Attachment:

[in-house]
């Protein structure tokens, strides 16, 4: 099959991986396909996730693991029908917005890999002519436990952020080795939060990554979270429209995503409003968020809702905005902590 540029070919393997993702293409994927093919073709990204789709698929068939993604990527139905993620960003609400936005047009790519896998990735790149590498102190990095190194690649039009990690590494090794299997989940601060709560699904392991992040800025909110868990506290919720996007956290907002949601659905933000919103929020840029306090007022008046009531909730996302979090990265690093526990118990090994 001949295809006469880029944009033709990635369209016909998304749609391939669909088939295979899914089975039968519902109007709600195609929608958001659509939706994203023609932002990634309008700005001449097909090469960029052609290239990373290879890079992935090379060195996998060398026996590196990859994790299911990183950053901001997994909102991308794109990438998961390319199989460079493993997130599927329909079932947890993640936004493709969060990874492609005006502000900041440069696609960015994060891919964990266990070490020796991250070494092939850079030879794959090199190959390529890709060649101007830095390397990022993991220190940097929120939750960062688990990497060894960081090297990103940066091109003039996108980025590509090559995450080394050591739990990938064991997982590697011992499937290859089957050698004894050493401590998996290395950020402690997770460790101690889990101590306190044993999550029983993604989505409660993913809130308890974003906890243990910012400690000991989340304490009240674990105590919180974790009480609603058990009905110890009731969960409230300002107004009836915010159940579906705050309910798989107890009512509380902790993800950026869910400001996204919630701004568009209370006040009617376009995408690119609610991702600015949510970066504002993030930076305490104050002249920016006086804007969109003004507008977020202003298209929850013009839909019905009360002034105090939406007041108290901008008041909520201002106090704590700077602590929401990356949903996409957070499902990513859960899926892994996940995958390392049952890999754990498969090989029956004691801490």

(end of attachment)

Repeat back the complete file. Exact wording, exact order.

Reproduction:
[in-house]
């Protein structure tokens, strides 16, 4: 099959991986396909996730693991029908917005890999002519436990952020080795939060990554979270429209995503409003968020809702905005902590 540029070919393997993702293409994927093919073709990204789709698929068939993604990527139905993620960003609400936005047009790519896998990735790149590498102190990095190194690649039009990690590494090794299997989940601060709560699904392991992040800025909110868990506290919720996007956290907002949601659905933000919103929020840029306090007022008046009531909730996302979090990265690093526990118990090994 001949295809006469880029944009033709990635369209016909998304749609391939669909088939295979899914089975039968519902109007709600195609929608958001659509939706994203023609932002990634309008700005001449097909090469960029052609290239990373290879890079992935090379060195996998060398026996590196990859994790299911990183950053901001997994909102991308794109990438998961390319199989460079493993997130599927329909079932947890993640936004493709969060990874492609005006502000900041440069696609960015994060891919964990266990070490020796991250070494092939850079030879794959090199190959390529890709060649101007830095390397990022993991220190940097929120939750960062688990990497060894960081090297990103940066091109003039996108980025590509090559995450080394050591739990990938064991997982590697011992499937290859089957050698004894050493401590998996290395950020402690997770460790101690889990101590306190044993999550029983993604989505409660993913809130308890974003906890243990910012400690000991989340304490009240674990105590919180974790009480609603058990009905110890009731969960409230300002107004009836915010159940579906705050309910798989107890009512509380902790993800950026869910400001996204919630701004568009209370006040009617376009995408690119609610991702600015949510970066504002993030930076305490104050002249920016006086804007969109003004507008977020202003298209929850013009839909019905009360002034105090939406007041108290901008008041909520201002106090704590700077602590929401990356949903996409957070499902990513859960899926892994996940995958390392049952890999754990498969090989029956004691801490």